Not quite on the nail there; the Emperor wanted the Space Wolves to bring Magnus (peacefully, unless Magnus disobeyed) to him to stand trial for his horrible crime he committed (inadvertently breaking the wards that the Emperor had set up to protect Terra from an all-out demonic invasion of Terra through the Human Webway that the Emperor had secretly been working on, simultaneously destroying the project, which would have permanently united humanity when completed. Magnus broke the wards by using forbidden sorcery to deliver the message, and accepted power from Tzeentch to break through the wards protecting Terra, when he was unable to do so... not quite "in the right" for his actions). It was Horus who, by this point already corrupted by Chaos, ordered Leman Russ to invade and destroy Prospero instead. Though Magnus did not know that it was Horus who ordered the Fall of Prospero.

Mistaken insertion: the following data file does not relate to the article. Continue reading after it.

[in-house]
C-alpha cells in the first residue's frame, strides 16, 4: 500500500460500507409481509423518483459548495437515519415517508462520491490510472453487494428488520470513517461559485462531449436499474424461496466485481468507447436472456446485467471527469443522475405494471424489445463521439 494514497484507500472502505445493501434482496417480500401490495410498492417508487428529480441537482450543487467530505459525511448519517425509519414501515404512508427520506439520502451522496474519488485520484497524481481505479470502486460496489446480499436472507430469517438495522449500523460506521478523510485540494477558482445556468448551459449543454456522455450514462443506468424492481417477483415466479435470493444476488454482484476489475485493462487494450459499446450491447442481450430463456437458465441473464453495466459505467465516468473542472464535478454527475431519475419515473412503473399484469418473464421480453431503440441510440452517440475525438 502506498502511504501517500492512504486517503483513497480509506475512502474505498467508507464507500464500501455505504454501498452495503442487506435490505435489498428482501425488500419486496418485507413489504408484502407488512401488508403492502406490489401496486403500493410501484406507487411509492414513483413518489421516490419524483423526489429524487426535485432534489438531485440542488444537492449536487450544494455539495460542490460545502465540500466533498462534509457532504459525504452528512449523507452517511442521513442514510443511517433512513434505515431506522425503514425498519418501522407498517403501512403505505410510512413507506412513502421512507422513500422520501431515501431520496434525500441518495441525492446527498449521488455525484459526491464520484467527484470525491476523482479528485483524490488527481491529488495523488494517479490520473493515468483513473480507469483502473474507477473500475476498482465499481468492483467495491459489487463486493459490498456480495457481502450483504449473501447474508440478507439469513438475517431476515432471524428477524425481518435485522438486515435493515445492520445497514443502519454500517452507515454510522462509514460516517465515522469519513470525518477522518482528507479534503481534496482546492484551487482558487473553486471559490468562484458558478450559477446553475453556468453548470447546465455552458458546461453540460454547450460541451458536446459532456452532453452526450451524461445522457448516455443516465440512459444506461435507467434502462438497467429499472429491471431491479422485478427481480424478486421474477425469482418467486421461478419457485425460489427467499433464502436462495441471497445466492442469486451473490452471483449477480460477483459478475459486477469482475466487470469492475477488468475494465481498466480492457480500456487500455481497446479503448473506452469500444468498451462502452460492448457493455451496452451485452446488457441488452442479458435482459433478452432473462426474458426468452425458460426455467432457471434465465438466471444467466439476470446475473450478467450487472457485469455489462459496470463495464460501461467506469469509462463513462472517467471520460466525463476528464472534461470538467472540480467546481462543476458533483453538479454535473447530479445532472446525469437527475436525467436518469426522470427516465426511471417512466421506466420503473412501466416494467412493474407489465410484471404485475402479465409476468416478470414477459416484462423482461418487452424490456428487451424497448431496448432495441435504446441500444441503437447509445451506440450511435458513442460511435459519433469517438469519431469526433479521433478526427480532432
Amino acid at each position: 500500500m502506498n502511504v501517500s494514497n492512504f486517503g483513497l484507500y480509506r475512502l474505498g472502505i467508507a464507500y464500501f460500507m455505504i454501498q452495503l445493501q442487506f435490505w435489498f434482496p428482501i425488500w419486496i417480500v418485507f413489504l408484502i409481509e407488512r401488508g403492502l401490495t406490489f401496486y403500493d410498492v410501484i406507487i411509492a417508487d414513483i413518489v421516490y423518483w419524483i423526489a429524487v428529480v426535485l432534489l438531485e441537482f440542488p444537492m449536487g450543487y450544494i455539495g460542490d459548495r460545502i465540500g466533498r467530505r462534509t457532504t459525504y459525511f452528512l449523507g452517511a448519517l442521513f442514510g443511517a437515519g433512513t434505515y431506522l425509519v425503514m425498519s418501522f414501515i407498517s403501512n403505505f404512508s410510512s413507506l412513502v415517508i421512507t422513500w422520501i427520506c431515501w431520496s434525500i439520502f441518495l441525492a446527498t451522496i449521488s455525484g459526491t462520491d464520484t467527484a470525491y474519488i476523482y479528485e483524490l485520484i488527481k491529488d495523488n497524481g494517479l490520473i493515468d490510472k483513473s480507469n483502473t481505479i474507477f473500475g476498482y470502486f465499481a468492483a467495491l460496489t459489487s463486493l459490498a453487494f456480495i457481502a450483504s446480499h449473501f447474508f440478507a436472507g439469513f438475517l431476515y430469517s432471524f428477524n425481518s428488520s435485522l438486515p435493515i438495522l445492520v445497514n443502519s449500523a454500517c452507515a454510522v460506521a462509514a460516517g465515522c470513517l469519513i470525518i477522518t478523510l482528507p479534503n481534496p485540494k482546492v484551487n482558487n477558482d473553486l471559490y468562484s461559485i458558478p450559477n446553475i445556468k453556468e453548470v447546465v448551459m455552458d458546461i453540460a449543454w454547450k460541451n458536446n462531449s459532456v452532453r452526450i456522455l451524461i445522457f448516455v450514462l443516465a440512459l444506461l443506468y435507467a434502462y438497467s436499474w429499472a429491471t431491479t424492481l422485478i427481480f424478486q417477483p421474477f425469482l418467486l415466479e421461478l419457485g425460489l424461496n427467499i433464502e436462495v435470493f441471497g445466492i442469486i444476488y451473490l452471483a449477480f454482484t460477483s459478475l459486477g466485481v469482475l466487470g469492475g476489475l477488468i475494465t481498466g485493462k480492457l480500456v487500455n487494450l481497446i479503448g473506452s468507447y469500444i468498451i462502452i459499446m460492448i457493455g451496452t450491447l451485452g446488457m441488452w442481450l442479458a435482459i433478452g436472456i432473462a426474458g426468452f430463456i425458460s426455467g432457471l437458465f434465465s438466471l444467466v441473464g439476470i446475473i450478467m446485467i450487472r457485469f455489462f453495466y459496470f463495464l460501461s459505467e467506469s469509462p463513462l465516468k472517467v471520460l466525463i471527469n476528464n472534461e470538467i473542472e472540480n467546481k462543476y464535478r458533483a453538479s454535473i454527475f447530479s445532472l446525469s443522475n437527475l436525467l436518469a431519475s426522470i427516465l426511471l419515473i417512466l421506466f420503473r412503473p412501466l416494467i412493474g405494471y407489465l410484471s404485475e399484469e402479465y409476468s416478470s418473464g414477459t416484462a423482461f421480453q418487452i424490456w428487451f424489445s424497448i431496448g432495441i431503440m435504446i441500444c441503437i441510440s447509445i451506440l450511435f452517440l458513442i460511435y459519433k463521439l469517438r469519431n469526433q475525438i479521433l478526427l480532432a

The change was that it stopped being "let's become evil sorcerors", instead, he made a pact with Tzeentch to save his legion from extermination and it blew up in his face, killed everyone on his homeworld, and started Ahrimahn on the path that lead to the creation of The Rubrick.
Alpharius could also be this. He had a secret meeting with the Cabal, who told him that the only way to destroy chaos permanently was to make sure that Horus would win.